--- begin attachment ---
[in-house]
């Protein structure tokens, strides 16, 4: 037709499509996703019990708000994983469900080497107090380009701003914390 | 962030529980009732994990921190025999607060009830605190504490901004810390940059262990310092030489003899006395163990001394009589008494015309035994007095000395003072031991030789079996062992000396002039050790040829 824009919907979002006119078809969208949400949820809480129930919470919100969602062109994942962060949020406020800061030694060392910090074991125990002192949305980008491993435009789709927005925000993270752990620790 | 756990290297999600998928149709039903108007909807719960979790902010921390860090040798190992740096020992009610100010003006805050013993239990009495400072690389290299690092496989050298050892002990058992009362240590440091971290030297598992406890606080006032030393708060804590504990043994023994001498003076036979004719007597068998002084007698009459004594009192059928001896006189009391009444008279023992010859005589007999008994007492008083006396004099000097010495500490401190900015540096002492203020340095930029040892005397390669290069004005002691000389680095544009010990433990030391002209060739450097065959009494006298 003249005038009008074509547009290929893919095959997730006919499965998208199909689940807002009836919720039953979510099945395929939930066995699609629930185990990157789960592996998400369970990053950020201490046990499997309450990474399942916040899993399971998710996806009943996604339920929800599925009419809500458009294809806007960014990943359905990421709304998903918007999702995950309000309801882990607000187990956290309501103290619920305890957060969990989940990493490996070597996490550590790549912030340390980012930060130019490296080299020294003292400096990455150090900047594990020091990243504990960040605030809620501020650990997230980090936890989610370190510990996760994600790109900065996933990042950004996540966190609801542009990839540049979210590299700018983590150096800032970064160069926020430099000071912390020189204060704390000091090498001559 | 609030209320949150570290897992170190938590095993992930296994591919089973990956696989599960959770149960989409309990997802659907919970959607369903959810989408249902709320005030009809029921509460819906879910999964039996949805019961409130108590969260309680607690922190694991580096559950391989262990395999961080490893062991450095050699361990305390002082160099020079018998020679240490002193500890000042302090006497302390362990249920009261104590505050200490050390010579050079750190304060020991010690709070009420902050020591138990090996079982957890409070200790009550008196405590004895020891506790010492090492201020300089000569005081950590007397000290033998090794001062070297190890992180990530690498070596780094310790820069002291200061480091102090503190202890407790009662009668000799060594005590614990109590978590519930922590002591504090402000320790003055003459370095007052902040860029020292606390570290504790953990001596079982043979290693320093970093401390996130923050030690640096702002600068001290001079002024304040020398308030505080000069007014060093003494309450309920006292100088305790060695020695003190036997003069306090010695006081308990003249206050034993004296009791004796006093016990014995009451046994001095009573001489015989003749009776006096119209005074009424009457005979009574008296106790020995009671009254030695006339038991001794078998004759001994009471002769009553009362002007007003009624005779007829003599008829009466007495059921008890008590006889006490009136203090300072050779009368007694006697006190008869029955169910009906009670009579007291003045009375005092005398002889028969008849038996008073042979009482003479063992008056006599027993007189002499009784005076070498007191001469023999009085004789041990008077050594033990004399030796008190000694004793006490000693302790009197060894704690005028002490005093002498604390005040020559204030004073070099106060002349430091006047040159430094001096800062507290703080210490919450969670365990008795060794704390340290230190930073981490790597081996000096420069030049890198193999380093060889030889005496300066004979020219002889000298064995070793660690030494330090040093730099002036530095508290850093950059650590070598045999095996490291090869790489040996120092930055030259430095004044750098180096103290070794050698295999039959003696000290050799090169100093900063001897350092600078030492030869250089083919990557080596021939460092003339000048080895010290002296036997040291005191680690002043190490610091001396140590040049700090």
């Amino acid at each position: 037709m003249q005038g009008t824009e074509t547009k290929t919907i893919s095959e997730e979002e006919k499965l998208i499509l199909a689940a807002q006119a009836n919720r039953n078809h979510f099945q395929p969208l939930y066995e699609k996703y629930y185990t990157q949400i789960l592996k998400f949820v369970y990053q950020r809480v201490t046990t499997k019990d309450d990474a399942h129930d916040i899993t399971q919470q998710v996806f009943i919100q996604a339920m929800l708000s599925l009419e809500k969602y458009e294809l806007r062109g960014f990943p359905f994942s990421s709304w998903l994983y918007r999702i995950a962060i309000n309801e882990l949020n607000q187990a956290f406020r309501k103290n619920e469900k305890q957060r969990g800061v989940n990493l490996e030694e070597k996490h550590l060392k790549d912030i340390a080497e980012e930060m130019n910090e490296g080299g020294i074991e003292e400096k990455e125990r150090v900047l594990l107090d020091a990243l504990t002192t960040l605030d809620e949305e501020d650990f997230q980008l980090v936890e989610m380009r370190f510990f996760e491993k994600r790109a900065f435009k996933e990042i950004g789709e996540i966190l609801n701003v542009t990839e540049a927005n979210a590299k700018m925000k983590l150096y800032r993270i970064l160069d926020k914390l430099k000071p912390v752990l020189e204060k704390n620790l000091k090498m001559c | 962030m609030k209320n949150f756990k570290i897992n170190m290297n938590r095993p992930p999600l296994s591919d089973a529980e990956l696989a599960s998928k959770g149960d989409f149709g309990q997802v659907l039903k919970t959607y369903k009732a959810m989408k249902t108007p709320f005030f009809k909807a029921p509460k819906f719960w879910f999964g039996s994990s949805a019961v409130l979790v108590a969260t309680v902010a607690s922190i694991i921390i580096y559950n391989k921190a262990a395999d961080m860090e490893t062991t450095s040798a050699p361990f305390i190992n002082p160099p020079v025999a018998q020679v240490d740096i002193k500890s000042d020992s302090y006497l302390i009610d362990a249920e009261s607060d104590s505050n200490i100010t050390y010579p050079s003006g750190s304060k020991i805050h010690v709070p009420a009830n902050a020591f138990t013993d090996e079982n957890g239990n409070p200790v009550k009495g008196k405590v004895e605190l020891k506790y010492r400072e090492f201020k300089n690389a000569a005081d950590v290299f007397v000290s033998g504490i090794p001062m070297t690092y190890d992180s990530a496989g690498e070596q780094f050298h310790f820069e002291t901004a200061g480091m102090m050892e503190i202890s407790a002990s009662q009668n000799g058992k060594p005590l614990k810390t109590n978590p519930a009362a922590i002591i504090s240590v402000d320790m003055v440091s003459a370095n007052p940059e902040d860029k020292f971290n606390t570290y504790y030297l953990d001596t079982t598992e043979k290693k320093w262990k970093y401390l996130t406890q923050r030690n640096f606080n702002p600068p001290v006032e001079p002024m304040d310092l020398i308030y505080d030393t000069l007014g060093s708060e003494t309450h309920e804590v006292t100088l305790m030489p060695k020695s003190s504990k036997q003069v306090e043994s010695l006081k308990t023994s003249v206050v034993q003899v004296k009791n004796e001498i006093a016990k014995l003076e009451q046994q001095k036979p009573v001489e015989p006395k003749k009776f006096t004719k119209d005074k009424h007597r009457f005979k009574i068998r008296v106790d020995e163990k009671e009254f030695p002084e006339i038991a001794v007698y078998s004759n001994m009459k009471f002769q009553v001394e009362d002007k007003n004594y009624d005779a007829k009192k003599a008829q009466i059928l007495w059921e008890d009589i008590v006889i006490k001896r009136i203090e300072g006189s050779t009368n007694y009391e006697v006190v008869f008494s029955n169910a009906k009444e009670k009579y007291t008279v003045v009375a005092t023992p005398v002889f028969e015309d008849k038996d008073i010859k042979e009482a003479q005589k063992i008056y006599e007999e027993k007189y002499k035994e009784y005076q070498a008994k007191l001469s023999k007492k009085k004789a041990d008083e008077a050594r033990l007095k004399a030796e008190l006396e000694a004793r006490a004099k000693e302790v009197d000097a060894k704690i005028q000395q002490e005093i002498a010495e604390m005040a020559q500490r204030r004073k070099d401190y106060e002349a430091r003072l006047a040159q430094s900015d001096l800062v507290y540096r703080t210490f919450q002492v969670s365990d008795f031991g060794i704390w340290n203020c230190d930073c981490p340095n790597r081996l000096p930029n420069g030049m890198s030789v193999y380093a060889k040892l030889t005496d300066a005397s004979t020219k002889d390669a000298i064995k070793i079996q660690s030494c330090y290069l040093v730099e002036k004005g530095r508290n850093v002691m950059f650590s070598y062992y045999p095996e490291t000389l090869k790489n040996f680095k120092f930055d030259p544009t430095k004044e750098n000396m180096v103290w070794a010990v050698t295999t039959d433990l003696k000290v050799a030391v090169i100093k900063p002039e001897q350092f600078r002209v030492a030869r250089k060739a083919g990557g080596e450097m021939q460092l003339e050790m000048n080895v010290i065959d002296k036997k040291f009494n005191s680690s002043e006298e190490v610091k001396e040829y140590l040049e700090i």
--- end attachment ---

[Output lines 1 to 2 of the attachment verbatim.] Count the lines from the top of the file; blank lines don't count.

[in-house]
């Protein structure tokens, strides 16, 4: 037709499509996703019990708000994983469900080497107090380009701003914390 | 962030529980009732994990921190025999607060009830605190504490901004810390940059262990310092030489003899006395163990001394009589008494015309035994007095000395003072031991030789079996062992000396002039050790040829 824009919907979002006119078809969208949400949820809480129930919470919100969602062109994942962060949020406020800061030694060392910090074991125990002192949305980008491993435009789709927005925000993270752990620790 | 756990290297999600998928149709039903108007909807719960979790902010921390860090040798190992740096020992009610100010003006805050013993239990009495400072690389290299690092496989050298050892002990058992009362240590440091971290030297598992406890606080006032030393708060804590504990043994023994001498003076036979004719007597068998002084007698009459004594009192059928001896006189009391009444008279023992010859005589007999008994007492008083006396004099000097010495500490401190900015540096002492203020340095930029040892005397390669290069004005002691000389680095544009010990433990030391002209060739450097065959009494006298 003249005038009008074509547009290929893919095959997730006919499965998208199909689940807002009836919720039953979510099945395929939930066995699609629930185990990157789960592996998400369970990053950020201490046990499997309450990474399942916040899993399971998710996806009943996604339920929800599925009419809500458009294809806007960014990943359905990421709304998903918007999702995950309000309801882990607000187990956290309501103290619920305890957060969990989940990493490996070597996490550590790549912030340390980012930060130019490296080299020294003292400096990455150090900047594990020091990243504990960040605030809620501020650990997230980090936890989610370190510990996760994600790109900065996933990042950004996540966190609801542009990839540049979210590299700018983590150096800032970064160069926020430099000071912390020189204060704390000091090498001559 | 609030209320949150570290897992170190938590095993992930296994591919089973990956696989599960959770149960989409309990997802659907919970959607369903959810989408249902709320005030009809029921509460819906879910999964039996949805019961409130108590969260309680607690922190694991580096559950391989262990395999961080490893062991450095050699361990305390002082160099020079018998020679240490002193500890000042302090006497302390362990249920009261104590505050200490050390010579050079750190304060020991010690709070009420902050020591138990090996079982957890409070200790009550008196405590004895020891506790010492090492201020300089000569005081950590007397000290033998090794001062070297190890992180990530690498070596780094310790820069002291200061480091102090503190202890407790009662009668000799060594005590614990109590978590519930922590002591504090402000320790003055003459370095007052902040860029020292606390570290504790953990001596079982043979290693320093970093401390996130923050030690640096702002600068001290001079002024304040020398308030505080000069007014060093003494309450309920006292100088305790060695020695003190036997003069306090010695006081308990003249206050034993004296009791004796006093016990014995009451046994001095009573001489015989003749009776006096119209005074009424009457005979009574008296106790020995009671009254030695006339038991001794078998004759001994009471002769009553009362002007007003009624005779007829003599008829009466007495059921008890008590006889006490009136203090300072050779009368007694006697006190008869029955169910009906009670009579007291003045009375005092005398002889028969008849038996008073042979009482003479063992008056006599027993007189002499009784005076070498007191001469023999009085004789041990008077050594033990004399030796008190000694004793006490000693302790009197060894704690005028002490005093002498604390005040020559204030004073070099106060002349430091006047040159430094001096800062507290703080210490919450969670365990008795060794704390340290230190930073981490790597081996000096420069030049890198193999380093060889030889005496300066004979020219002889000298064995070793660690030494330090040093730099002036530095508290850093950059650590070598045999095996490291090869790489040996120092930055030259430095004044750098180096103290070794050698295999039959003696000290050799090169100093900063001897350092600078030492030869250089083919990557080596021939460092003339000048080895010290002296036997040291005191680690002043190490610091001396140590040049700090």